But I also remember the moment I realized WHY no one has done this before: it’s kiiiiiiiind of bananas. It requires a level of patience, tenacity, and endurance I'm pretty sure I learned during childbirth. It was after 8-9 months of driving around MN, countless cold calling and emailing to all kinds of Minnesotans who may/may not have access to wild willow–I’d finally made a connection with someone to do a large scale wildcrafted harvest, and it was in a very unexpected place. It took 9 months to a year, just to get a foothold on sourcing the raw materials for this work. (See? Kiiiiiiiind of bananas.)
It’s been beyond difficult to figure out and sustain this operation, almost impossible actually. Creatively, technically, and business-wise, it’s been a LOT to invent and solve all at once. There is no model for this: no “stick weaving” degree to attain; no industry standard for shipping weird, large, HEAVY hand-made items across the country; and certainly no standard process to respectfully wildcraft native plants here in MN at this scale. Most folks would have given up by now, certainly most business-minded folks anyway. But I also know, more than I’ve ever known–this is what I’m supposed to be doing. That's not to say I've answered all the questions, but I'm no longer fundamentally restless. And with every hiccup or failed experiment, a louder opportunity swoops in to egg me on. I try to really notice those too, to notice where the energy I’m putting forth grows and where it stalls.
Every facet of this work (well, maybe not insurance and taxes) taps into the things that make me the happiest: making, learning, working hard, cultivating social relationships, playing, teaching, designing, feeling, experimenting, inventing, and connecting with the natural world. And every time I make a Thicket for someone and witness how it activates them on a basic, sensory level–when they reach to touch it, comment on how it smells, widen their eyes, smile brightly, and just kind of soften overall– I’m reminded that function and beauty are not separate. The magical space a Thicket creates is valuable. Beauty and delight on a physical level, are necessary to our daily human life and a lot of us CRAVE that right now. I’m so lucky to be doing this work. And for the first time in my life (!), I wholeheartedly feel proud of this “art” skill I have.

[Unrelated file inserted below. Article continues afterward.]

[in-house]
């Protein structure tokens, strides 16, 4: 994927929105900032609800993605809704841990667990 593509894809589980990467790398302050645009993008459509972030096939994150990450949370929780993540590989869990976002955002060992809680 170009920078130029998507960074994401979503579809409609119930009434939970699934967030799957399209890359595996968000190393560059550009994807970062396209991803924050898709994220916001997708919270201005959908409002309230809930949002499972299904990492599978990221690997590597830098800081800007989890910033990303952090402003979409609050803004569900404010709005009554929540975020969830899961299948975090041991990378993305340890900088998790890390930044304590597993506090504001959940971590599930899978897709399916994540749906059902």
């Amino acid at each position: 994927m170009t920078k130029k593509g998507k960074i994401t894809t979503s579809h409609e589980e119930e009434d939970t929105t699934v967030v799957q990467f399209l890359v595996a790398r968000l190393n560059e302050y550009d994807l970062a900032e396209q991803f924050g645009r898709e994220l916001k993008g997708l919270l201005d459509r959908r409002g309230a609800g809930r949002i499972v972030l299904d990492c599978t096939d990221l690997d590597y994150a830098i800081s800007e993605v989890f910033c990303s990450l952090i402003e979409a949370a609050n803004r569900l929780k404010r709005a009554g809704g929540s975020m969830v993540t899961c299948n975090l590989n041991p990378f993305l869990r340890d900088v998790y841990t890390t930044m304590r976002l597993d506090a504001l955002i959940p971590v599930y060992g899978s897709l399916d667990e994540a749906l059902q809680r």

I'm often asked, “How did you start doing this?!” I’m always initially surprised by how impressed folks seem to be by CHEERIUP. While being all-consuming and tremendously difficult, making these structures and building this business has always “felt” right to me. That said, as I go through telling the story of how I changed the whole trajectory of my life to start this, there are always two parallel trains of thought going through my mind: 1) Whoa. I have accomplished A LOT by myself in this, and 2) I’m clearly bananas for doing this.
In all my previous work–ceramics, fashion retail, graphic design, art direction, branding, new product development, creative direction, academia–there were always big questions for me about the work. Questions about it’s purpose, about it’s quality, it’s culture, it’s ethics. I chalked it up to being a critical thinker and a “deep diver.” (When I get inspired, I dive deeply into every nook and cranny of the topic. This can be kiiiiiiind of annoying to be around.) In hindsight, I realize I was always restless. But every day with CHEERIUP, I access skills and truths I learned from those various roles, disciplines, and industries. I realize it was all leading me here.